Another empty year?

Chinese New Year is around the corner, and this year it will be a little different. As the pandemic is still ravaging through the world, travelling to other countries are still difficult, if not impossible, which means I would not be able to head home to my hometown back in Malaysia to celebrate the new year with my family and friends. Well, it’s a little sad, but I’m fairly okay with it. We do our part in limiting the spread of virus, and to reduce the burden of everyone else, hoping that things would eventually turnaround as a result.

This made me think about my own photography. When was the last time I actually shot something with my camera? I think in 2020 my camera only fired a few test shots just to ensure it is still in working condition… nothing more. Perhaps 2021 would be the same again… who knows. Yes, I know, the world is still moving, many are still out and about shooting, but for me I just don’t feel like it at the moment.

I’m not complaining that there’s nothing to shoot, even when you are staying home under lockdown, one can embark on photography project from your home as well. One good example would be spending time learning with flash photography at home or try out macro photography and so on. For me, despite the situation here in Singapore is slowly getting better, I still don’t feel like heading out, roaming the streets and look for shots. In fact I’m still spending most of my time indoor, away from the crowd. I do not have plans for home project at the moment… so it seems like it is going to be another empty year for me when it comes to photography.

Well, we’ll see. Who knows what would happen in the days to come. Let’s hope everything would turn better soon. Till then.

Selfie?

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Not sure if I have discussed about this topic before, but here goes.

I don’t like selfie and I don’t really do selfie except a few rare occasions where I photographed myself holding my own camera. In fact I don’t like to be photographed altogether, if that’s even possible. But reality is… it’s impossible, I know. Sometimes it’s unavoidable that group photos or wefie need to be taken. So sometimes I just have to give in and play along.

For me, I don’t understand the appeal of taking selfies. I’m not any famous people, I’m not good looking, I don’t crave for attention, so why do I need to flood the internet with my selfies? Some argued that it’s for memory, some say it’s a proof that “I was there”. It’s okay, I really don’t need to prove anything to anyone. For me taking a picture of places I had visited is more than enough for me.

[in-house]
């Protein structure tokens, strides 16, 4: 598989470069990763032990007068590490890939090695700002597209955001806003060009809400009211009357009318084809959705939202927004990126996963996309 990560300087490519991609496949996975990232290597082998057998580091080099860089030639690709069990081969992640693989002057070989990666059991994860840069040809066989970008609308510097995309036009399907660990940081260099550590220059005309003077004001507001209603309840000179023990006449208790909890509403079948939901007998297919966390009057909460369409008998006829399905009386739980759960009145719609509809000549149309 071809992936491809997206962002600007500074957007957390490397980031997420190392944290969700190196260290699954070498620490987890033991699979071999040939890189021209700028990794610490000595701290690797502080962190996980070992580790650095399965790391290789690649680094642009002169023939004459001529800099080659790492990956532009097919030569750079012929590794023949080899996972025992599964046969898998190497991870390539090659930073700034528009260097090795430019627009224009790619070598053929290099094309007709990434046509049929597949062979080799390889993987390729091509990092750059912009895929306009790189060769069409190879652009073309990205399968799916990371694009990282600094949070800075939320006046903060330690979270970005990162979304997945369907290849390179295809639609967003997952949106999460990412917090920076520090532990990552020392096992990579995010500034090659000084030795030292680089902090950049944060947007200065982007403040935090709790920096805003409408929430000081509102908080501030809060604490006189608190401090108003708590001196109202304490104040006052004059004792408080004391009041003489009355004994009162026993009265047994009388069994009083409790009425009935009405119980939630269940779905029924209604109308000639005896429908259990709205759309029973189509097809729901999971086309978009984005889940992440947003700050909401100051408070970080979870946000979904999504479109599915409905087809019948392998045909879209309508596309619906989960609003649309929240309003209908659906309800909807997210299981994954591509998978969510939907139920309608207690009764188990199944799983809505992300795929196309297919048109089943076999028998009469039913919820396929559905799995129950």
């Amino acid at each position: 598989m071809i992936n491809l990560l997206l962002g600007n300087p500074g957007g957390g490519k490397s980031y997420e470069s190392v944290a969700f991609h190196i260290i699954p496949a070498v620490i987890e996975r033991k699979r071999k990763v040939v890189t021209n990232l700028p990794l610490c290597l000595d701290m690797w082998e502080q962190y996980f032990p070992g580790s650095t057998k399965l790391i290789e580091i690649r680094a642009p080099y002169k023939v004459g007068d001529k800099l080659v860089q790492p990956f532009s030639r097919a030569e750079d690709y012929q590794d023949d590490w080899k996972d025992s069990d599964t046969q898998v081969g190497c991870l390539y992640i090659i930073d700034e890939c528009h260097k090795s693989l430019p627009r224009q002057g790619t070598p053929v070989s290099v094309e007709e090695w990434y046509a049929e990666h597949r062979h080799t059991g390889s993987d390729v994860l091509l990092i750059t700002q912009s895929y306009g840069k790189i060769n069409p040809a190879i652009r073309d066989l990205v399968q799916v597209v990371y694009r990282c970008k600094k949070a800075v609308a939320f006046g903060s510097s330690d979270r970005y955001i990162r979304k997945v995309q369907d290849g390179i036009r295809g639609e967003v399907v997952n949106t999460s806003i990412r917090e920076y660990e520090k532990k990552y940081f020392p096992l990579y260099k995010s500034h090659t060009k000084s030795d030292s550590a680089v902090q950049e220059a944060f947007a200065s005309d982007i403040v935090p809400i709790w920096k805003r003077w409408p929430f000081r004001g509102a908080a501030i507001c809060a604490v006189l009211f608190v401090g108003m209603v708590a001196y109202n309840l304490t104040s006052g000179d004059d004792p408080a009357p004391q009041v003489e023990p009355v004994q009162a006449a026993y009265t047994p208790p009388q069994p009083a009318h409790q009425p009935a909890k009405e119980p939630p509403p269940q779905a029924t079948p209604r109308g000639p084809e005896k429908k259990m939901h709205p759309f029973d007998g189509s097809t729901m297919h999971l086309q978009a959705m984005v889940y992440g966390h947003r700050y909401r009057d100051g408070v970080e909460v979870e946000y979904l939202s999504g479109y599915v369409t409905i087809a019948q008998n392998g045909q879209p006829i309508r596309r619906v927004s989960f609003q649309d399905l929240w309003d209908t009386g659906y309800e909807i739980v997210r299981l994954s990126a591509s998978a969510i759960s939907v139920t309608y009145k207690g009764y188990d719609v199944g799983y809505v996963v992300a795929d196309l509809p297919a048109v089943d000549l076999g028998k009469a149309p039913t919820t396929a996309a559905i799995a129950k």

Anyway, that’s just my take, or perhaps my personal preference. I’m not judging you for taking your selfies, so please be kind to me and don’t judge me when I don’t want to be photographed next time.

A photography journey – The burned out

When we talked about photography journey, we have to face it that it is not just all ups and excitement. We have to admit to failure at times, and the inevitable burned out that one will face at some point on their journey.

There will be a point of time you just don’t feel inspired at all, don’t feel like grabbing the camera at all, don’t see any subject that’s worth the click of your shutter, or can’t seems to see something that’s different enough from what has already been shot by everyone else.

Professional photographers often find themselves ended up in a rut, when you shoot the same thing over and over again, it’s easy to get your energy and creativity drained. Amateur too, as one would go out and shoot so often that soon one hit a plateau on skill improvement. Then everything just went downhill or stagnant f there.

Perhaps I’m currently at such a stage as well, I have not really picked up my camera and shoot properly for this year. It’s not to say there wasn’t any opportunities for me to bring my camera out, but in the end I just decided to stay casual, stay minimal and only shot a few pictures using my phone. 

To put it simply, I’m not motivated to work hard for an image at this moment. A few retreats or travels would fix this easily, but with current situation, it is impossible to do so. I could always explore new locations within my neighbourhood, but I have chosen other priorities over taking picture at this point of time.